Carol (2015)

Directed by Todd Haynes
Running time 1h 54m
Core concepts this week


compulsory heterosexuality

queer discomfort

View on Amazon Prime

Film background

Carol is a romantic drama directed by Todd Haynes. It received six Academy Award nominations. Todd Haynes is a central figure in the New Queer Cinema movement that emerged in the 1990s, which involved LGBTQ directors making independent films that focused on LGBTQ protagonists who defy social conventions; the films tend to reveal and challenge heteronormativity. Haynes’ films include Poison (1991), Safe (1995), Velvet Goldmine (1998), and Far From Heaven (2002). Carol is based on Patricia Highsmith’s 1952 novel, The Price of Salt.

Plot summary

As Carol opens, Carol Aird (Cate Blanchett) and Therese Belivet (Rooney Mara) drink tea in a New York City hotel. They are interrupted by a friend of Therese’s, whom she leaves with. Following this scene, the rest of the film is a flashback to the events leading up to this moment. Therese is dating Richard (Jake Lacy), a co-worker at the department store she works at. One day, during the Christmas season, Carol comes to the store to buy a present for her daughter and meets Therese. The two have a charged encounter, and when Carol accidentally leaves her gloves behind, Therese returns them. Carol calls Therese and invites her to lunch to thank her for the favor. Meanwhile, Carol is separated from her husband, Harge (Kyle Chandler), and they share custody of their daughter. Carol and Therese struggle through the claustrophobia and boredom of their lives, as Carol attends Christmas parties with Harge and Therese socializes with Richard’s friends. The dull nature of their lives is punctuated by their encounters, such as a lunch time meeting and an evening at Carol’s home that upsets Harge. Furthermore, Carol learns that Harge is suing her for full custody of Rindy, based on a “morality” concern due to Carol’s close friendship with her former lover, Abby (Sarah Paulson). Distraught, Carol decides to plan a trip out west, and invites Therese; Therese accepts her invitation, much to Richard’s dismay. The pair travel through the Midwest, at first tentative about their desire for one another. When they reach Waterloo, Iowa, they consummate their relationship, only to discover that Harge has had them followed by a private detective who recorded them having sex through the wall, in order to buttress Harge’s custody claims. Carol leaves Therese and has Abby drive out to bring her home, writing Therese a letter saying that she can’t see her anymore. Therese is heartbroken. However, after some time has passed, she meets Therese for tea at the New York City hotel where the movie opened. There, she asks Therese to come live with her at her apartment. Therese declines. Carol asks her to come meet her at dinner with friends that night, which Therese also declines. However, after Therese goes to a party with her friends and feels the weight of Carol’s absence, she ultimately goes to meet her at dinner, and the two find each other face to face again.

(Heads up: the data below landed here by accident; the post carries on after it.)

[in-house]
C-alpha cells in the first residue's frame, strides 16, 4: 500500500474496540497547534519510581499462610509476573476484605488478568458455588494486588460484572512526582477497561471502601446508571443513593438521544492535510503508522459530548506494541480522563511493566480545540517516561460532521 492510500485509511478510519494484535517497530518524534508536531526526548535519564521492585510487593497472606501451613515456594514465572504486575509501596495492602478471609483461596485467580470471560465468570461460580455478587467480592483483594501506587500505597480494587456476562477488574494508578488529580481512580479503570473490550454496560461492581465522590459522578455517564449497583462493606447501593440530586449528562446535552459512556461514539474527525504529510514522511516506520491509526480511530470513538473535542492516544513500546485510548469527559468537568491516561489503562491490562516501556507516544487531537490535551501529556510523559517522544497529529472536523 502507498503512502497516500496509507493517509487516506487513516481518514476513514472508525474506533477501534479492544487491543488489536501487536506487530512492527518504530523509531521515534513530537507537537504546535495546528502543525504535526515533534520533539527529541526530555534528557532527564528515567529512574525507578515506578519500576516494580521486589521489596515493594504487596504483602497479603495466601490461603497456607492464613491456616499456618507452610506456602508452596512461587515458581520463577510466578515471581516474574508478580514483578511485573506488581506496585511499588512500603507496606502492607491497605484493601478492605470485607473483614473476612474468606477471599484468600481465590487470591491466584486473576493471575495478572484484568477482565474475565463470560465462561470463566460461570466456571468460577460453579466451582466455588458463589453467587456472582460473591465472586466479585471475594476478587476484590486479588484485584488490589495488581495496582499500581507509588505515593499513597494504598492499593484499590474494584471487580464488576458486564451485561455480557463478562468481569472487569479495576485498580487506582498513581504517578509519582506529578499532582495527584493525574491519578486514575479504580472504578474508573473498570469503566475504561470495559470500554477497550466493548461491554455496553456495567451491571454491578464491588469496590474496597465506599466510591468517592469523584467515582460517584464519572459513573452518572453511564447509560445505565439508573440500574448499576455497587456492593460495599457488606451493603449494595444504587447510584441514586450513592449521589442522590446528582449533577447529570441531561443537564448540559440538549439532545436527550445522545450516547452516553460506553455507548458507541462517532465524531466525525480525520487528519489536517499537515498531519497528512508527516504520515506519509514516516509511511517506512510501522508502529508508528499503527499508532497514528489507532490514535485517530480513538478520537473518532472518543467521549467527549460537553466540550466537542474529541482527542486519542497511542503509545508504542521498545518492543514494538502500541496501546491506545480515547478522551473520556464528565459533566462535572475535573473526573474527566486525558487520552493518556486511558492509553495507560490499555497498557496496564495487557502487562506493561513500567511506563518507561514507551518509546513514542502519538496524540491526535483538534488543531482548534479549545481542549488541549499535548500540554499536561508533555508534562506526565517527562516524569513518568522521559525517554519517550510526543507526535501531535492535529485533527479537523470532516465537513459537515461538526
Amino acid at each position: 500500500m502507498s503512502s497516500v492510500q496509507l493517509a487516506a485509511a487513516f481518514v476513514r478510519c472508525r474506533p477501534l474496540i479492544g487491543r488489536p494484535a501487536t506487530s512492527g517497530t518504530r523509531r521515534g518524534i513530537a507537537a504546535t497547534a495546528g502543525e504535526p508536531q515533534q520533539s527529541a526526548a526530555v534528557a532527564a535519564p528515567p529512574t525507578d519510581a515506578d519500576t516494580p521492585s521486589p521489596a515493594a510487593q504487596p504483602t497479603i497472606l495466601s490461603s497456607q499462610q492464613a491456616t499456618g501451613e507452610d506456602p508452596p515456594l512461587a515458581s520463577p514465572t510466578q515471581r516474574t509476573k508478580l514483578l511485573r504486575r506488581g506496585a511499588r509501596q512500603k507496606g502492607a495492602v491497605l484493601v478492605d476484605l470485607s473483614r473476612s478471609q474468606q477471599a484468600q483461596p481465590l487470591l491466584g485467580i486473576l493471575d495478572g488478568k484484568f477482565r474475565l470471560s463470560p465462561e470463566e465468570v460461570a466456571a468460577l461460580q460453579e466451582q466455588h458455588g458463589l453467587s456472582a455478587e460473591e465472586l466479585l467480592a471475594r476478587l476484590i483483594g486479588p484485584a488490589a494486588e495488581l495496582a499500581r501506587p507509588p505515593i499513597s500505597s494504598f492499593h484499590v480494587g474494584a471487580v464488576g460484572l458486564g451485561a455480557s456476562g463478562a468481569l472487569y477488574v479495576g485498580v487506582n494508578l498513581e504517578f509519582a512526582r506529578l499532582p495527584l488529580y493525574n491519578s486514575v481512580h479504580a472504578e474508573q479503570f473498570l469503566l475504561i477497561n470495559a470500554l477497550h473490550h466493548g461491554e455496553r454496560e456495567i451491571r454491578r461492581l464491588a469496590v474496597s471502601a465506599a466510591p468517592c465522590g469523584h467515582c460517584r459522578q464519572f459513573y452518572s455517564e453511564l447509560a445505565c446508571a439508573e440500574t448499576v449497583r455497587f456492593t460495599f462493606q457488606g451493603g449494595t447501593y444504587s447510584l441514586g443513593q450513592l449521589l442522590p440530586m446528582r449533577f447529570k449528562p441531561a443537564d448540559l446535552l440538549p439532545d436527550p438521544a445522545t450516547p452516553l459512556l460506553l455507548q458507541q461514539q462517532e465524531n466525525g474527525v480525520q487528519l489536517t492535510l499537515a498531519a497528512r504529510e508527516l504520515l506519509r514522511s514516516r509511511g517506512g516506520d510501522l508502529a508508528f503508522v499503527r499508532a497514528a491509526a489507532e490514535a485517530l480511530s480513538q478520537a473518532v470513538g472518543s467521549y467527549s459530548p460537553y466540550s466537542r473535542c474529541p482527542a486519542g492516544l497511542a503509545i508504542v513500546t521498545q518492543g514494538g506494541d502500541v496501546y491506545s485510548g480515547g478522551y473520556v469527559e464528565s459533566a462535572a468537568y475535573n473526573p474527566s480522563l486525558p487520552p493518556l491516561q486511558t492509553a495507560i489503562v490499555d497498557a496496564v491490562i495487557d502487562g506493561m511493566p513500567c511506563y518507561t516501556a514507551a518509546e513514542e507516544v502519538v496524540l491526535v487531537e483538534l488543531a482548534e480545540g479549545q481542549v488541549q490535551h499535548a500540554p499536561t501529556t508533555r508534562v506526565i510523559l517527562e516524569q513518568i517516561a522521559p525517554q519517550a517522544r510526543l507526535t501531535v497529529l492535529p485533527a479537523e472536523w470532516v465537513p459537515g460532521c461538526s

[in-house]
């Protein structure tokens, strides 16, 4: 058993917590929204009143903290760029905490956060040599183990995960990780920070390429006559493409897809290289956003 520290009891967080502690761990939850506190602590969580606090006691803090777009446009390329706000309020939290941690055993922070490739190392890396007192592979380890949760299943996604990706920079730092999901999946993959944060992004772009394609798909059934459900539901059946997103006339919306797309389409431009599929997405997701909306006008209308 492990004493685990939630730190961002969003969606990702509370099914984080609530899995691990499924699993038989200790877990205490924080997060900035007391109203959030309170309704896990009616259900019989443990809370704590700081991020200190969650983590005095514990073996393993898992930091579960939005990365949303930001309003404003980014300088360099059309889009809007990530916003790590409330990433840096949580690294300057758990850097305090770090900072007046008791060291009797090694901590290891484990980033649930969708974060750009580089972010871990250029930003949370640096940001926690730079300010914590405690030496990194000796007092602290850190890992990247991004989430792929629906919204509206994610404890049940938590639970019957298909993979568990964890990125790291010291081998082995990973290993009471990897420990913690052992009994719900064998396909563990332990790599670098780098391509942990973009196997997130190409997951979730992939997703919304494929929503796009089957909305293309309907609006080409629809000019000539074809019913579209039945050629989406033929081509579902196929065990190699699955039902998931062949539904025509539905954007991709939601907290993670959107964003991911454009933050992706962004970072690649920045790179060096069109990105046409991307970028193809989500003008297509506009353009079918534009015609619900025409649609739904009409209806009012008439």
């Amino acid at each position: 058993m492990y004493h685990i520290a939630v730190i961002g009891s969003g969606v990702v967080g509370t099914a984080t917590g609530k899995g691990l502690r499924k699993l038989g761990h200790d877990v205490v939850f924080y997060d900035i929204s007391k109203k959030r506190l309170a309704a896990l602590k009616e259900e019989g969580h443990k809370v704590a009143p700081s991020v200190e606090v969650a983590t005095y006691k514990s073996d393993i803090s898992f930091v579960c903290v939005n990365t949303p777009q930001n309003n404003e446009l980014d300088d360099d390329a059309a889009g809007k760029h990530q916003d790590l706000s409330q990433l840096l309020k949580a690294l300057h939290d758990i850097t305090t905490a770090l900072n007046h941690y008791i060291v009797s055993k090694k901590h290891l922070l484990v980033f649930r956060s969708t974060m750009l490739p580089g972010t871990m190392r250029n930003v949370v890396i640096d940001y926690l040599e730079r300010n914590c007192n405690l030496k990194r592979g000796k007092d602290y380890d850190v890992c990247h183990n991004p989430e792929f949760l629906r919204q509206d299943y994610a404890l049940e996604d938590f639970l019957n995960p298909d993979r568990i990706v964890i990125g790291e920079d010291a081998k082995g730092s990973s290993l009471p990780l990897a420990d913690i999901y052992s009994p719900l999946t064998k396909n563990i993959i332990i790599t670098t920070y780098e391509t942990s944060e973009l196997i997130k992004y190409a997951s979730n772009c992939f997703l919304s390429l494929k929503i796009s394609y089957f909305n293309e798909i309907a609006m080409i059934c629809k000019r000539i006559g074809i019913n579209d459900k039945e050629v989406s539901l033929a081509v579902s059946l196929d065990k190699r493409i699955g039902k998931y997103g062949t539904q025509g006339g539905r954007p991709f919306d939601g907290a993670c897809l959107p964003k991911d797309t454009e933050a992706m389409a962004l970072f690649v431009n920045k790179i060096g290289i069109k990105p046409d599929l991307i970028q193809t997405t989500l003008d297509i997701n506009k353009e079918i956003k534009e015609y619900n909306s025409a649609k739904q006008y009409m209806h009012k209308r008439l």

Content warnings

Carol contains one non-explicit sex scene with brief nudity.

Materials for this week

  • Lesson plan [Word doc]
  • Screening quiz [Word doc]
  • Secondary texts:
    • Day 2: Smith, Victoria. “The Heterotopias of Todd Haynes: Creating Space for Same Sex Desire in Carol.” Film Criticism 42.1 (2018): 1-27. [pdf]
    • Day 3: Ahmed, Sara. “Queer Feelings.” The Routledge Queer Studies Reader, edited by Donald E. Hall and Annamarie Jagose, with Andrea Bebell and Susan Potter, Routlege, 2013, pp. 423-441. (Excerpt provided: p. 423-430) [pdf]

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